Frances Alexander (politician)

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Frances Alexander
Frances F. Alexander.png
Member of the Massachusetts House of Representatives from the 6th Essex District
In office
Preceded by F. John Monahan
Succeeded by James R. Henry
Personal details
Born June 16, 1919
Salem, Massachusetts
Died May 15, 2010 (aged 90)
Beverly, Massachusetts
Political party Democratic
Occupation Educator

Frances (Flynn) Alexander was an American politician from Beverly, Massachusetts.

Early life[edit]

Frances Alexander was born on June 16, 1919 in Salem, Massachusetts to Edward and Nora Flynn.[1][2] She grew up in Danvers, Massachusetts and graduated from Holten High School in 1937.[3] In 1942 she married Albert Alexander, an engineer from Beverly, Massachusetts. The couple moved to Beverly in 1946. The Alexanders had four children before they divorced.[2][3]

Alexander worked sporadically as a secretary for General Electric for several years and then worked in one of the company's factories during World War II. After the war she worked at the Humpty Dumpty Nursery School in Beverly and later founded her own school, also in Beverly. Mrs. Alexander's School was originally located on the first floor of her home, but two years after its founding, Alexander relocated the growing daycare to a large, abandoned mansion overlooking Beverly Harbor.[3] Alexander remained proprietor of Mrs. Alexander's School until she sold it in 2004 to a former assistant.[2][3]

Political career[edit]

In 1969, Alexander was part of the effort to bring kindergarten to the city's schools. Later that year she was elected to the Beverly School Committee.[2] Alexander remained on the committee until 1976 when she became a member of the Beverly Board of Aldermen.[1] She remained on the board for six years. In 1977 and 1979 she topped the ticket and as a result became the President of the Board of Aldermen. She was the first woman to serve in this position. In 1981, Alexander unsuccessful challenged incumbent Mayor Peter Fortunato.[2][3] She was the only female candidate for Mayor in Massachusetts that year.[4]

In 1982, Alexander was elected to the Massachusetts House of Representatives. During her tenure in the House, Alexander worked to establish the Beverly Senior Center, bring about construction of the Veterans Memorial Bridge between Beverly and Salem, and pass domestic violence legislation. As a member of the Commerce Committee, she worked on small business legislation. After fifteen people were killed in a fire in a Beverly boarding house, Alexander wrote a bill to require sprinkler systems in boarding houses that accommodated six or more people. The bill passed in 1986.[3] Alexander also worked on an unsuccessful effort to get a new North Shore Community College campus built in Beverly.[2] In 1990, Alexander was considered one of the most likely incumbents to be defeated, however the race between her and Republican newcomer James R. Henry became close after Henry made several misstatements about his educational and professional background.[5] Henry defeated Alexander 8,535 (51.6%) votes to 8,009 (48.4%).[6] Alexander believed that the slow pace of the bridge project might have contributed to her defeat.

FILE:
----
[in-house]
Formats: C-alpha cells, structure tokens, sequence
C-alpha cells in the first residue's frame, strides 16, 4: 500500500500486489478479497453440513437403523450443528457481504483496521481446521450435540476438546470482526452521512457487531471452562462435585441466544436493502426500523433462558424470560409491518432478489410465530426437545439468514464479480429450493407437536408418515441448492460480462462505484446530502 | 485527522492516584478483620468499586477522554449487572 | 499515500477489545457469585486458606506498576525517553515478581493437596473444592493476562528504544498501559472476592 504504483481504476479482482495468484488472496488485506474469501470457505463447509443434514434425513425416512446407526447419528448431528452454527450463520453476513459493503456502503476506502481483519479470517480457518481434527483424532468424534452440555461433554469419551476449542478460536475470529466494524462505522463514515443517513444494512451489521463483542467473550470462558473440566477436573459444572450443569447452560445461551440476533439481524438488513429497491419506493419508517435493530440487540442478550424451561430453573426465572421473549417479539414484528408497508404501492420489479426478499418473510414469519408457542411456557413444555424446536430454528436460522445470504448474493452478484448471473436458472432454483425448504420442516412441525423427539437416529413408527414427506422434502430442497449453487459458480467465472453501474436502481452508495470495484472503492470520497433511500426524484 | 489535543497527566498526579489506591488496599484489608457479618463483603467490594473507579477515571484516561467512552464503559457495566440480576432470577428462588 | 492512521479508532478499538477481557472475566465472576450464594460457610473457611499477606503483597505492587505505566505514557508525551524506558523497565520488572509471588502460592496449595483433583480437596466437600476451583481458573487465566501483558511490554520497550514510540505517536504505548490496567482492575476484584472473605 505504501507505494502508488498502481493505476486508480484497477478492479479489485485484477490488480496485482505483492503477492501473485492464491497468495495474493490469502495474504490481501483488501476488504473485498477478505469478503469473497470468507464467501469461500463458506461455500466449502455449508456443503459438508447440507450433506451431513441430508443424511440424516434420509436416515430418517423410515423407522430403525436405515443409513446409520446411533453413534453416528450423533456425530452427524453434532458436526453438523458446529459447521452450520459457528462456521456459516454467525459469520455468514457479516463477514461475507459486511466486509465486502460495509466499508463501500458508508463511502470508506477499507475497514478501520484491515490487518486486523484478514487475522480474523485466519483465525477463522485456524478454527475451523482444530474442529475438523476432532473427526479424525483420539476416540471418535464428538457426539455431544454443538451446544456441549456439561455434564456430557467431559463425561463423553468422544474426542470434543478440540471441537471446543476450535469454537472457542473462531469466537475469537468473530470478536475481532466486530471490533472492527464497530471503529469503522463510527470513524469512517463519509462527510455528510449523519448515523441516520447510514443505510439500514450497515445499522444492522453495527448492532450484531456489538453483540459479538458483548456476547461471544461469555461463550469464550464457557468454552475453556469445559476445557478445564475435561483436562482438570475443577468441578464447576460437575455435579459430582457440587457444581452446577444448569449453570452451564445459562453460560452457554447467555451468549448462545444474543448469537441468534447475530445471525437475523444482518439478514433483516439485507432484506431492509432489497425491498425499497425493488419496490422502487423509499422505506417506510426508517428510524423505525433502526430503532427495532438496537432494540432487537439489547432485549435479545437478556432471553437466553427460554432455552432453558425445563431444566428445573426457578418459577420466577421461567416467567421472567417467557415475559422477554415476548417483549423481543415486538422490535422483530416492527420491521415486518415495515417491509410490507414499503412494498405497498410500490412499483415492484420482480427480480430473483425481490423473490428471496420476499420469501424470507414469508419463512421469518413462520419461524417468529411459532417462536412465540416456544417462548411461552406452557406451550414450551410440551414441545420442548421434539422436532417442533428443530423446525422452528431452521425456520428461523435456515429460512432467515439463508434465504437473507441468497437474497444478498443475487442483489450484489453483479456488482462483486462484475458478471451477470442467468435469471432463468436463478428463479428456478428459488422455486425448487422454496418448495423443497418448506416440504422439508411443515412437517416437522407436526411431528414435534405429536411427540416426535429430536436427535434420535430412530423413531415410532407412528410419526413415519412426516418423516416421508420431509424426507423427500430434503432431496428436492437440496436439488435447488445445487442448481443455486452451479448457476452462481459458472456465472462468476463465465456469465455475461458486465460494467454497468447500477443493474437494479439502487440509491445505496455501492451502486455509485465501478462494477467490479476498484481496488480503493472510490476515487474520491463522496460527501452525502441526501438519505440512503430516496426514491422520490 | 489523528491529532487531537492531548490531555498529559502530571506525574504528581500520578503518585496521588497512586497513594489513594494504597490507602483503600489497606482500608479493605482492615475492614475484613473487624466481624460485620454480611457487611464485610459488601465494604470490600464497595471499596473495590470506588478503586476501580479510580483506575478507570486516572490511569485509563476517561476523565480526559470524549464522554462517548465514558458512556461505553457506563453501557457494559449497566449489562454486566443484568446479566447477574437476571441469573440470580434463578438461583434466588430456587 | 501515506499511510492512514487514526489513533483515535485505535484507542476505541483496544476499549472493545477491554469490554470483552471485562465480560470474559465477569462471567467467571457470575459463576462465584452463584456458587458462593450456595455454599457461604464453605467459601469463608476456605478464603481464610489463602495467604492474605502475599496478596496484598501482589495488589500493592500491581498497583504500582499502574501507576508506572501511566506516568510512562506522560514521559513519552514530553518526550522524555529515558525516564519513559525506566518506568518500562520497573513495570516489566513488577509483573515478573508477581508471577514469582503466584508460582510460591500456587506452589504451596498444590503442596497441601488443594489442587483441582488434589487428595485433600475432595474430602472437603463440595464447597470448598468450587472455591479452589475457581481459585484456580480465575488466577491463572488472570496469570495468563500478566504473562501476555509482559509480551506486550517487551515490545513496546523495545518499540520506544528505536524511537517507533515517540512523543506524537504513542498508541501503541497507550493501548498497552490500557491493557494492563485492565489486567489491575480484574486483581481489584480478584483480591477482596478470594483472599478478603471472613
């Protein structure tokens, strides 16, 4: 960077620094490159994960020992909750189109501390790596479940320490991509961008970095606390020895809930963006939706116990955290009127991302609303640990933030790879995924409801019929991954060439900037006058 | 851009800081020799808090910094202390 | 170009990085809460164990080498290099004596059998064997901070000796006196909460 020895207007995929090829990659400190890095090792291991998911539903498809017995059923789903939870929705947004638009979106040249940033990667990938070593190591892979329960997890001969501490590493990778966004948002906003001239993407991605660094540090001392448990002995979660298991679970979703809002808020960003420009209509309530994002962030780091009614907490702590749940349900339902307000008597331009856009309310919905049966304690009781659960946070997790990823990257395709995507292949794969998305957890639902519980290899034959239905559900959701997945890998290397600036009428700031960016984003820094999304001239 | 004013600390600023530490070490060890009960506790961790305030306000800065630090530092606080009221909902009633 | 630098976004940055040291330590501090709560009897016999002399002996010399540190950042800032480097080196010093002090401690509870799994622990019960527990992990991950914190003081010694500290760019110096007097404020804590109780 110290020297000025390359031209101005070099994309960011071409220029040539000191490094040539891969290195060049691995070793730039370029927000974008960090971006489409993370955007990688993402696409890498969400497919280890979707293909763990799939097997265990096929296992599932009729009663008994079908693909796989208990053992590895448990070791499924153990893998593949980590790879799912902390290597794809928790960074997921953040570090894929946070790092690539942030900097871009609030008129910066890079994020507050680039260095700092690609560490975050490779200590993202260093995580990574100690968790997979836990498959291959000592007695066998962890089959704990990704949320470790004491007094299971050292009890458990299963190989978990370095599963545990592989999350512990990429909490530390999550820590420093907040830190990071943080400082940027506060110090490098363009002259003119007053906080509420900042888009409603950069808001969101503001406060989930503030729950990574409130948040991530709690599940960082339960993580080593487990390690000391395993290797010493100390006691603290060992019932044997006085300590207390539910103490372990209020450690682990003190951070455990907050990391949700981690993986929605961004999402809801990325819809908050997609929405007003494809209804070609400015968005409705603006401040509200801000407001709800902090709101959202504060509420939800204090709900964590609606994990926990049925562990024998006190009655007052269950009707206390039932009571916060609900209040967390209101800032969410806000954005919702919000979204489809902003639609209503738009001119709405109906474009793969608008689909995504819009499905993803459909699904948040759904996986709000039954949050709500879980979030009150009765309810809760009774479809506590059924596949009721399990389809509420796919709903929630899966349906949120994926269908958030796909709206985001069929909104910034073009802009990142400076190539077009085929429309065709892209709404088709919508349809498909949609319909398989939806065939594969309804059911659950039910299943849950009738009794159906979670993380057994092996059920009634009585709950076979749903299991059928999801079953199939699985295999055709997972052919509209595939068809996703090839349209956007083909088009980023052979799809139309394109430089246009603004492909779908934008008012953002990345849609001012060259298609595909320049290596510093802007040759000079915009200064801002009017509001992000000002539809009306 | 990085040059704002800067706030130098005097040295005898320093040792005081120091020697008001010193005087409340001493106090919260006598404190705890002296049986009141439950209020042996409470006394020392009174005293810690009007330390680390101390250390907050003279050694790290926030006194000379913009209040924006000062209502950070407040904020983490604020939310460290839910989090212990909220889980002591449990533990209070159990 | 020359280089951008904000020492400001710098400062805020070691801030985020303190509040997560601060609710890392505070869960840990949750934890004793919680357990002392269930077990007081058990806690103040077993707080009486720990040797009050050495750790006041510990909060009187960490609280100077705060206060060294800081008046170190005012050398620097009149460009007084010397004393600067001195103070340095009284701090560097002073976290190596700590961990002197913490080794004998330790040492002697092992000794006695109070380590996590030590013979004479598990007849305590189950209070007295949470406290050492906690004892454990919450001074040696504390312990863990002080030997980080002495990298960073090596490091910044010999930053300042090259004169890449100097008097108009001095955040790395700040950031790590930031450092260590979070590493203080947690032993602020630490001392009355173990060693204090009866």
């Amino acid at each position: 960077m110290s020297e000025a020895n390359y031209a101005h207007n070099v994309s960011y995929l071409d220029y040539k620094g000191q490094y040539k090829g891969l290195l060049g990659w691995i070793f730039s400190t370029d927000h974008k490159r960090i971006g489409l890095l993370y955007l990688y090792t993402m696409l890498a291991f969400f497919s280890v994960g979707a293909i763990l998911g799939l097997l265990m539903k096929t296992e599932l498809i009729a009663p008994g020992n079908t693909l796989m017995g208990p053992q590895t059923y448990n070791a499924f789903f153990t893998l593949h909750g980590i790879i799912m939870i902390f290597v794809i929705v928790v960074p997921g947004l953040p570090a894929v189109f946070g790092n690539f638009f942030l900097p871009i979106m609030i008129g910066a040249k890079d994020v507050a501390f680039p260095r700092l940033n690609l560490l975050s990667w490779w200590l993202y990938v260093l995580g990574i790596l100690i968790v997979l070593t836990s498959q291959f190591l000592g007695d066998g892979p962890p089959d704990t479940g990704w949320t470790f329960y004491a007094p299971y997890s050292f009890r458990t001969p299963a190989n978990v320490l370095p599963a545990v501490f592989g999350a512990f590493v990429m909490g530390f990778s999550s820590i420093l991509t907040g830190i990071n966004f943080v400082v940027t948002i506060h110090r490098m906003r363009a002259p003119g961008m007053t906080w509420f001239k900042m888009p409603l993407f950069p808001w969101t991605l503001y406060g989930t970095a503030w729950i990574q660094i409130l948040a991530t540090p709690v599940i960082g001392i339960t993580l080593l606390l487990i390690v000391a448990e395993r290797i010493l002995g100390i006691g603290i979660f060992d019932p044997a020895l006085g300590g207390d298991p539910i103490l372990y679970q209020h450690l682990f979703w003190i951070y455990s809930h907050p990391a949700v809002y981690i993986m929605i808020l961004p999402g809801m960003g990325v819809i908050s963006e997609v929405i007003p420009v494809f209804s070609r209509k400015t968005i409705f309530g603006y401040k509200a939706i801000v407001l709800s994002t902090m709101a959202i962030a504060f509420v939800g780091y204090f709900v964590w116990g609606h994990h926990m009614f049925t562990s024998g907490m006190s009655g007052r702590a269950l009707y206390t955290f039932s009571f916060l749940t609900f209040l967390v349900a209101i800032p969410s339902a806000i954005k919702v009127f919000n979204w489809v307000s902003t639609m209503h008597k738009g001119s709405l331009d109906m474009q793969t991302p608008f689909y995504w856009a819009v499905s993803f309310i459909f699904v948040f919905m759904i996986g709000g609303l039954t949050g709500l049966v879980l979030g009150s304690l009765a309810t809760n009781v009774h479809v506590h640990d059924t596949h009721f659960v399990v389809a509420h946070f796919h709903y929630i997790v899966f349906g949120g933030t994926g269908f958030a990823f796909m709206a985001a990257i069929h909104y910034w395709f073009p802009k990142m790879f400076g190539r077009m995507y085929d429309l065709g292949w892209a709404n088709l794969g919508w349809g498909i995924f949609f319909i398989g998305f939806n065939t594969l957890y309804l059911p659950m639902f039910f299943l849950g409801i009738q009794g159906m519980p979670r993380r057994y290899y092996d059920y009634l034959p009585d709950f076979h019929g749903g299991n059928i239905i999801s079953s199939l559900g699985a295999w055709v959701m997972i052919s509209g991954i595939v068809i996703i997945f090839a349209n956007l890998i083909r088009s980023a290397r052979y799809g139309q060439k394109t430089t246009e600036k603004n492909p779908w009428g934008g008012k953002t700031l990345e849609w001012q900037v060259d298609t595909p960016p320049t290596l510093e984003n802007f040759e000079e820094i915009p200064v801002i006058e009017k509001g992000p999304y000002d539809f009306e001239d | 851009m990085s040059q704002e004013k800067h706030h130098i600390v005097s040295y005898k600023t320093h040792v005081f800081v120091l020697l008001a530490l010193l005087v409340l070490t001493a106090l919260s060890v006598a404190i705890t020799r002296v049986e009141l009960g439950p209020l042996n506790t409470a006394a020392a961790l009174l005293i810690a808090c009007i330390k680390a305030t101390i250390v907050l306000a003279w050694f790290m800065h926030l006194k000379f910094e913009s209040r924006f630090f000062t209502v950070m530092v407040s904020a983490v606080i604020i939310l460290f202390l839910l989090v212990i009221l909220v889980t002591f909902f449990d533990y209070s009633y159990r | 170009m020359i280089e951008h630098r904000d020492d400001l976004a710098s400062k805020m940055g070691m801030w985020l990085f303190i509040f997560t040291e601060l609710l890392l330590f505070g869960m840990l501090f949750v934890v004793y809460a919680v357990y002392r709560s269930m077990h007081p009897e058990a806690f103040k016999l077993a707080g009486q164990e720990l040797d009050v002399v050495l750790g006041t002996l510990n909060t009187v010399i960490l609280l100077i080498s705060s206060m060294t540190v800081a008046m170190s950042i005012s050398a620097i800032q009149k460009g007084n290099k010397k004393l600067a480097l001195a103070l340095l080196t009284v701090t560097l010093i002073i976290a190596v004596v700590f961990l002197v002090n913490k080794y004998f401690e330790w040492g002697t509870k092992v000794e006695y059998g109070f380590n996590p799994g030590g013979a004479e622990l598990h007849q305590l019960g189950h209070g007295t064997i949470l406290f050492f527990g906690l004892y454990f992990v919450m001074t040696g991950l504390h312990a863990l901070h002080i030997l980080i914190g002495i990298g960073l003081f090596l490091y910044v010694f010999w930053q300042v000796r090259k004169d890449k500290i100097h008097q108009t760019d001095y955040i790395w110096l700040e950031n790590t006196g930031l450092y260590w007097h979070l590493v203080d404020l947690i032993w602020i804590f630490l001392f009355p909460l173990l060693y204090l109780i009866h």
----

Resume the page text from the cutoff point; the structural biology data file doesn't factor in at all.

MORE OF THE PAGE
Later life and death[edit]

From 1992 to 2003, Alexander was a member of the board of trustees at Endicott College. In this position she helped oversee the expansion of the college from a two-year all-girls school with 400 students to a four-year co-ed university attended by over 2,000 students. She also served on the board of directors of the North Shore Music Theatre, the Society of Saint Vincent de Paul, the Beverly Preschool, the Girdler House, and the North Shore Chamber of Commerce.[3]

In 2004, she sold her home in Beverly and moved to Brooksby Village, a senior housing complex in Peabody, Massachusetts.[2] On May 15, 2010, Alexander died at Beverly Hospital following a heart attack.[3]


  1. ^ a b Public Officers of the Commonwealth of Massachusetts 1989-1990. 
  2. ^ a b c d e f g Laidler, John (March 31, 2005). "Honoring Long Public Service". The Boston Globe. 
  3. ^ a b c d e f g h Bishop, Stewart (May 20, 2010). "Frances Alexander, 90; served 8 years as state representative". The Boston Globe. 
  4. ^ McNamara, Eileen (November 4, 1981). "Mayors Elected Across the State". The Boston Globe. 
  5. ^ Zuckoff, Mitchell (November 7, 1990). "Hard Time for State House Insiders". The Boston Globe. 
  6. ^ "James R. Henry (R)". PD43+. Secretary of the Commonwealth of Massachusetts.